One week after 77 died in two attacks carried out by a militant extremist in Norway, two retailers have temporarily pulled copies of World of Warcraft and several Call of Duty games from shelves, citing their ties to the accused killer's manifesto.
In a 1,500 page diary, the accused, Anders Behring Breivik, wrote that Warcraft provided a useful cover story for the time he spent in seclusion plotting his terrorist attacks. While Breivik also gave more practical advice on training with firearms, including where to acquire them, he also suggested that playing Call of Duty: Modern Warfare 2 was a way to keep one's skills honed.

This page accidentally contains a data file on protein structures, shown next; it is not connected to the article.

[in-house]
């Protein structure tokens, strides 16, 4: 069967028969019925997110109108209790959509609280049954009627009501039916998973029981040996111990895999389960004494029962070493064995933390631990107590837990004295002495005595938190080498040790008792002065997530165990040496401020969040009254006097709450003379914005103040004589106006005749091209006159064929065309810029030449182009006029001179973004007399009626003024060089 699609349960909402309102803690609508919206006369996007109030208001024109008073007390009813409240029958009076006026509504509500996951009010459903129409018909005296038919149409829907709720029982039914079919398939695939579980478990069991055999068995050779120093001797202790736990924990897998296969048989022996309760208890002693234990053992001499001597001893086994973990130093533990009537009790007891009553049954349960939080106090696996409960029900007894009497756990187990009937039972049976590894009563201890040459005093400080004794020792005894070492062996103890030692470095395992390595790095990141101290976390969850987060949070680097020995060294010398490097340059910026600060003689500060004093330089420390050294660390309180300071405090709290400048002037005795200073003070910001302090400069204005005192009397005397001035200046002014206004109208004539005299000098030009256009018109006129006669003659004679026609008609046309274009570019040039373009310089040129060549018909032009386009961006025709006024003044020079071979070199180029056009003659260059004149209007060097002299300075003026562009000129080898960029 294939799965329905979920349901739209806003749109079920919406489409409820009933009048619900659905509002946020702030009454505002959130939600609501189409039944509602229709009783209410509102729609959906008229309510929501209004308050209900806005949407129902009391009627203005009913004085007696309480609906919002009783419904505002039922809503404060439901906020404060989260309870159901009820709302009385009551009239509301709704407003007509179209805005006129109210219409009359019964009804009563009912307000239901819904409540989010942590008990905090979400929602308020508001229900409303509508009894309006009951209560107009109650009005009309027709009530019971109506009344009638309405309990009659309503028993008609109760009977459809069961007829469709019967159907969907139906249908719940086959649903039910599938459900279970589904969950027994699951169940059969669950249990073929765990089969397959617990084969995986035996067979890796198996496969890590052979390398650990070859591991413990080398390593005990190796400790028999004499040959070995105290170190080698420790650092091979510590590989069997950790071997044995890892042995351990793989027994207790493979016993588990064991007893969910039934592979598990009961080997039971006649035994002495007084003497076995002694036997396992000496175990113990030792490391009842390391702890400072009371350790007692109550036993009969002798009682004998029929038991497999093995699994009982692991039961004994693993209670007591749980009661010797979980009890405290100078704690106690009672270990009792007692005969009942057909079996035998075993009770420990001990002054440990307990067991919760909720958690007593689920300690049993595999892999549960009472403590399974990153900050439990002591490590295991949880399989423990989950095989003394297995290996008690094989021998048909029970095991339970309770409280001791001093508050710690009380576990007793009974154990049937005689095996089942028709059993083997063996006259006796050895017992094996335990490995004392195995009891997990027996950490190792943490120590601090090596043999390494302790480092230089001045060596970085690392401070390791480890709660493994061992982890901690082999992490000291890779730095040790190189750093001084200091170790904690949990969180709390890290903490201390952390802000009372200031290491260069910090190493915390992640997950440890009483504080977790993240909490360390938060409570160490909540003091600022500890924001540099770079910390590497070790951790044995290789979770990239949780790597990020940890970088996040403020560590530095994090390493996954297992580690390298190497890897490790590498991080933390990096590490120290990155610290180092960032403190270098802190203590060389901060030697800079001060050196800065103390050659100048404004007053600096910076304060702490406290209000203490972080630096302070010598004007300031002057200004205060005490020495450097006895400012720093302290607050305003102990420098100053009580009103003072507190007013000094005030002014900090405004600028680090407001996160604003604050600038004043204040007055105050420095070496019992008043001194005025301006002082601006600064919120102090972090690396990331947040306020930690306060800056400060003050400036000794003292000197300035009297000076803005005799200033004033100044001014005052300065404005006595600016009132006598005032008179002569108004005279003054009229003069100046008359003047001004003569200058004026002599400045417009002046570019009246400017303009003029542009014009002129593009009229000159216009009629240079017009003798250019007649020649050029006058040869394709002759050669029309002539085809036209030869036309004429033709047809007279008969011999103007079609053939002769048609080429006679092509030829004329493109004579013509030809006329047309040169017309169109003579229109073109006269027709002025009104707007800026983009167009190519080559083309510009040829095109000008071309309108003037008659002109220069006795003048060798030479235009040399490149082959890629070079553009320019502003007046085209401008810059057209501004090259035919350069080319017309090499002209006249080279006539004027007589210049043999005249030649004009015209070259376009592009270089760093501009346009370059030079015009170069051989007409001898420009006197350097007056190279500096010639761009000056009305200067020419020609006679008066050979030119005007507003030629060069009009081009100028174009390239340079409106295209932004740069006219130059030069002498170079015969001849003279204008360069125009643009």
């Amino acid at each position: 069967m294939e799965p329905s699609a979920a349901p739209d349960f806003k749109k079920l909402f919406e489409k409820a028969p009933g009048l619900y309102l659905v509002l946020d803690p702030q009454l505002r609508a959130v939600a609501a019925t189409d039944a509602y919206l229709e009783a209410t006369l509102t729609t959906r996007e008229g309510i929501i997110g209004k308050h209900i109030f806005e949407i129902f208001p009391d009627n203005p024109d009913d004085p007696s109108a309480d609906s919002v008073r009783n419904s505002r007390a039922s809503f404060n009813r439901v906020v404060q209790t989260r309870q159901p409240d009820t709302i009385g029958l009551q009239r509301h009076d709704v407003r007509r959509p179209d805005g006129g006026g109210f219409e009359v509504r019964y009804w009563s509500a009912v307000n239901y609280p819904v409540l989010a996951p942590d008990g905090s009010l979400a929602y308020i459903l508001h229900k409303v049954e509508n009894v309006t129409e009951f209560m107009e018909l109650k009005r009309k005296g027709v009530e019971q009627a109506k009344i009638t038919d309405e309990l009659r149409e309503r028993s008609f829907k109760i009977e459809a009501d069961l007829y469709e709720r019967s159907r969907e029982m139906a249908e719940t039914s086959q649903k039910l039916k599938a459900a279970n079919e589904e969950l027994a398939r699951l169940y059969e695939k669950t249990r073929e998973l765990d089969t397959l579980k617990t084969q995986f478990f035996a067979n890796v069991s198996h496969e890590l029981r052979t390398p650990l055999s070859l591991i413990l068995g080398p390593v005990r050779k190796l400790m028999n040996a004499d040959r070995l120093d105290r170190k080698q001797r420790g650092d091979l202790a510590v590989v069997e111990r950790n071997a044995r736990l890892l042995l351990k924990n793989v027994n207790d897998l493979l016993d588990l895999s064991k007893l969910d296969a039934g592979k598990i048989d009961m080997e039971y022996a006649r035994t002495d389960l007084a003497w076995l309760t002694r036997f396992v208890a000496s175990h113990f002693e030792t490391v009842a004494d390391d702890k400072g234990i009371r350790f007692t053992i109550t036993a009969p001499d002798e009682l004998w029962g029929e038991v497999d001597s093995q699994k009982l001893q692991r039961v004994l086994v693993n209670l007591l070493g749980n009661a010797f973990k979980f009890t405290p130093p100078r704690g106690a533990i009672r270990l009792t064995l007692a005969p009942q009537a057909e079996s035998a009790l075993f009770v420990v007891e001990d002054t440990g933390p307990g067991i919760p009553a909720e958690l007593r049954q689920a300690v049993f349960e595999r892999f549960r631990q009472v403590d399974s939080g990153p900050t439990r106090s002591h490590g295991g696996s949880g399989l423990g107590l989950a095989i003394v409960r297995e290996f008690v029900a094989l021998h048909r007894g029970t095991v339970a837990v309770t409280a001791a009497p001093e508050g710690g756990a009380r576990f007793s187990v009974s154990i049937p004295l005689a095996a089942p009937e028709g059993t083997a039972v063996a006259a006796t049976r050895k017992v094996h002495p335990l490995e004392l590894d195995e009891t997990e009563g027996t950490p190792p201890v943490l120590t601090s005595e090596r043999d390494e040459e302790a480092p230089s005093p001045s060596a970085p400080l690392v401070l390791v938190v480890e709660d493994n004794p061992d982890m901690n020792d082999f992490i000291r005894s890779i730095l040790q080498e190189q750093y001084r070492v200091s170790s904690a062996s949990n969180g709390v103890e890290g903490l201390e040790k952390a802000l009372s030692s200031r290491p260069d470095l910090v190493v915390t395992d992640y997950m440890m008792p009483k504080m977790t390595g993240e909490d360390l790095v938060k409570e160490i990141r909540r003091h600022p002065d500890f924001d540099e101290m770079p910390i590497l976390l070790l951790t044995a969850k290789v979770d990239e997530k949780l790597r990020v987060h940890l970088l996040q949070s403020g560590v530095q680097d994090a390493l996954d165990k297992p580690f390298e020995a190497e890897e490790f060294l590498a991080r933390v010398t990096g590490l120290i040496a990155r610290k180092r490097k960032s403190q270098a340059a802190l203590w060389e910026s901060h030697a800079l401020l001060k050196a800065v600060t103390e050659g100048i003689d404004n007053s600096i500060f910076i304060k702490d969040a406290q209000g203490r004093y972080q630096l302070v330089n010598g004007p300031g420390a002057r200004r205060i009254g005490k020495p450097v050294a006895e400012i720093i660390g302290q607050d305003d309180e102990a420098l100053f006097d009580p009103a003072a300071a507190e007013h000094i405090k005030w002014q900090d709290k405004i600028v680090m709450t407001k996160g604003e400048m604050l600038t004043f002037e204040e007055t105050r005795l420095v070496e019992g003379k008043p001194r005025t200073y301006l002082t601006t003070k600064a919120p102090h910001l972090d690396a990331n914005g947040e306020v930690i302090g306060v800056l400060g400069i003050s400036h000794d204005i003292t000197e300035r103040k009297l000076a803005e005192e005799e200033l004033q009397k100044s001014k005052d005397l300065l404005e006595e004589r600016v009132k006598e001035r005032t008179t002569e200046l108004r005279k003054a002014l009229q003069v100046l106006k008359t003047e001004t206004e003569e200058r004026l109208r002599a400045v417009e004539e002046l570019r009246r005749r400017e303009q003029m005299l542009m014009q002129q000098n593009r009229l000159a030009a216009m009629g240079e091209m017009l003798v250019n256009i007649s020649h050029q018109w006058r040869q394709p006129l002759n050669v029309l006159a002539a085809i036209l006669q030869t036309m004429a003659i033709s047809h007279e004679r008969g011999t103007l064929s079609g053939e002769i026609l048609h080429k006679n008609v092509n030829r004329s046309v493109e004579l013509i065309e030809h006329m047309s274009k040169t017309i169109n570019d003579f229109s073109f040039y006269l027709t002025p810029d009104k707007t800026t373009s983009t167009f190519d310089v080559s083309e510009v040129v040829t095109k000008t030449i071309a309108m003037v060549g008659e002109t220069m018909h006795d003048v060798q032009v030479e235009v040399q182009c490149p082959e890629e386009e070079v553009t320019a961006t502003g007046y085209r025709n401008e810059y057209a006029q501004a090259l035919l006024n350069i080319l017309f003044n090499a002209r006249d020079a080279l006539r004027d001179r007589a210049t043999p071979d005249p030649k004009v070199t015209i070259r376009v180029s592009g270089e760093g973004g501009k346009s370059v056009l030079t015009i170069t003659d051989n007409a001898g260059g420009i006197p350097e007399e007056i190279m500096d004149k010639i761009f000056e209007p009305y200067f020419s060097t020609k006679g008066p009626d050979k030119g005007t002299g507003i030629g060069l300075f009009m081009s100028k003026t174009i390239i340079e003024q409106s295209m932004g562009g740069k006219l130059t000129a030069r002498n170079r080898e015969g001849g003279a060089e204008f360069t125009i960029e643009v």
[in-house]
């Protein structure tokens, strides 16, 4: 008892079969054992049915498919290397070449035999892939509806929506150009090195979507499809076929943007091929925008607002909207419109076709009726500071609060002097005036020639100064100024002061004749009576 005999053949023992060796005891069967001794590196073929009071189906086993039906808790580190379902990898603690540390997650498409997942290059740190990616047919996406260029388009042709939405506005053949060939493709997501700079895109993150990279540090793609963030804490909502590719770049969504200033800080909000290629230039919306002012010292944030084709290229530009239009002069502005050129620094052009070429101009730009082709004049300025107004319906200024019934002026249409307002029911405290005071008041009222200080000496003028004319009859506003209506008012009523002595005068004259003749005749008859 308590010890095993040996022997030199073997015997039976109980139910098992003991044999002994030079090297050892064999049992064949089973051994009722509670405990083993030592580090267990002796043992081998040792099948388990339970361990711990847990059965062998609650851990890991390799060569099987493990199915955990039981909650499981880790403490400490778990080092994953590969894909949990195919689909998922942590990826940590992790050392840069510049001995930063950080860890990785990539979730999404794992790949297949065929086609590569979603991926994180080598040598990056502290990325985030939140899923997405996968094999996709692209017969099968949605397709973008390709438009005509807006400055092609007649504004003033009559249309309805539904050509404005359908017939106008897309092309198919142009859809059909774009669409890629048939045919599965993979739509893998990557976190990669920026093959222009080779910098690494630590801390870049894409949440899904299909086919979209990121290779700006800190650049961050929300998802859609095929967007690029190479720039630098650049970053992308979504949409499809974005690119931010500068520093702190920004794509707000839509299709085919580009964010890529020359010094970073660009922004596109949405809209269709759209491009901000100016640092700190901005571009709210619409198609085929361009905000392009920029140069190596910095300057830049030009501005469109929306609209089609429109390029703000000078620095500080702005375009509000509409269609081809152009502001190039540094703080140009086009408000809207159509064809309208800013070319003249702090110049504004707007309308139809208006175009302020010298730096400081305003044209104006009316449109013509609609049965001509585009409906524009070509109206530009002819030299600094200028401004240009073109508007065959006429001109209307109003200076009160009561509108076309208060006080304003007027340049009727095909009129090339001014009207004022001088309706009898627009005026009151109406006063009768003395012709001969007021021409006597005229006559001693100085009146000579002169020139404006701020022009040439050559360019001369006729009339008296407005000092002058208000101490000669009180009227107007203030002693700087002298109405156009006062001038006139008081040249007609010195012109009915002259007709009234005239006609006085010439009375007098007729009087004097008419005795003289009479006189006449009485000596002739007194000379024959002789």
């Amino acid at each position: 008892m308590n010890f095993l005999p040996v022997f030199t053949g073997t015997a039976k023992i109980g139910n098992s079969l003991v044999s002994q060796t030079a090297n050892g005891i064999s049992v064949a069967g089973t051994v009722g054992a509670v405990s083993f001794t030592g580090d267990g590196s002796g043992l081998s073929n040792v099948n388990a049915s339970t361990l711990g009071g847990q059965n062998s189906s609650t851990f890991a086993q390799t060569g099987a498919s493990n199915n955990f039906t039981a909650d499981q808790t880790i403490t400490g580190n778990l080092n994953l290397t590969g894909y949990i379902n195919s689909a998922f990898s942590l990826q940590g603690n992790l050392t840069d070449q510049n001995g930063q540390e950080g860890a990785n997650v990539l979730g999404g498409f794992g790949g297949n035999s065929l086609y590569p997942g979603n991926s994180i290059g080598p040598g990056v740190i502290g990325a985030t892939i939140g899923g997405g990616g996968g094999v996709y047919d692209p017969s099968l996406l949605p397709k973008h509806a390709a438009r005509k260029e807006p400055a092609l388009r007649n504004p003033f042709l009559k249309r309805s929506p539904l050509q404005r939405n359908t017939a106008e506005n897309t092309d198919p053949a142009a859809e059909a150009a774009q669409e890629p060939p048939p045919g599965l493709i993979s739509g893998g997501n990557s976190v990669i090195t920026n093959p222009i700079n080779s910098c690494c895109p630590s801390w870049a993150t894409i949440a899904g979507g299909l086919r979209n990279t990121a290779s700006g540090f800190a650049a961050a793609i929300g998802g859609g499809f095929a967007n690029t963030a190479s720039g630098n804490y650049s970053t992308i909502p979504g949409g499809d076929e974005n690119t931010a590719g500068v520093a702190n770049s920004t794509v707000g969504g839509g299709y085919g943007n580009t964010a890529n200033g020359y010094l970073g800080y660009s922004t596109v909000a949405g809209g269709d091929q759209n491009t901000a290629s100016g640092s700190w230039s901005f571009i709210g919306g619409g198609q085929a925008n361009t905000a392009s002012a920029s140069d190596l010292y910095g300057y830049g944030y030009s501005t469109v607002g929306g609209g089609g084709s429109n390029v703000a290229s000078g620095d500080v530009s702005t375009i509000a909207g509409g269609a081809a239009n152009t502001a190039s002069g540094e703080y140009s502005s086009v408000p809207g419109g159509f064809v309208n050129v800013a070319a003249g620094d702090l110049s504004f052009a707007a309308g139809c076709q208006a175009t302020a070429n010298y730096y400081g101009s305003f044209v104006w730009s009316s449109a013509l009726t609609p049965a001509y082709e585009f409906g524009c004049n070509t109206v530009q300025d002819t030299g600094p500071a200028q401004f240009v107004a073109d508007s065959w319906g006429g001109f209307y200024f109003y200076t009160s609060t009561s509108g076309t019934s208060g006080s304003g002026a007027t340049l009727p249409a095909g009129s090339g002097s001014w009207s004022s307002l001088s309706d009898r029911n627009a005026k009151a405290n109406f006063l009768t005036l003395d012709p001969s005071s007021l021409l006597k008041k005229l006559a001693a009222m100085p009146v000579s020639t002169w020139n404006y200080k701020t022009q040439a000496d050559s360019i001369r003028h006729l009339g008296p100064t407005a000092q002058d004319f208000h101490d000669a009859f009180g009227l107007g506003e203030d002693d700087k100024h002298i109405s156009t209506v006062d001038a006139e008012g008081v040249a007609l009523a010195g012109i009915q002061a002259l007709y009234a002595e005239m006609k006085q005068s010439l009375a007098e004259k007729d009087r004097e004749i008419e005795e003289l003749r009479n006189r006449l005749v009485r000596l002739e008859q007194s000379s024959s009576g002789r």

The retailers Coop Norway and Platekompaniet both pulled the games, characterizing it as a temporary removal. In addition to World of Warcraft and the four most recent entries in Call of Duty (Black Ops, Modern Warfare 2, World at War and Modern Warfare), the retailers also pulled Counter-Strike: Source, Homefront and Sniper: Ghost Warrior.
But another retailer, Spaceworld, refused to pull any games, saying it saw no connection between games and the tragedy. "We have never seen any research that games alone have led to such incidents," said a company representative.
(2009 file image by Getty Images)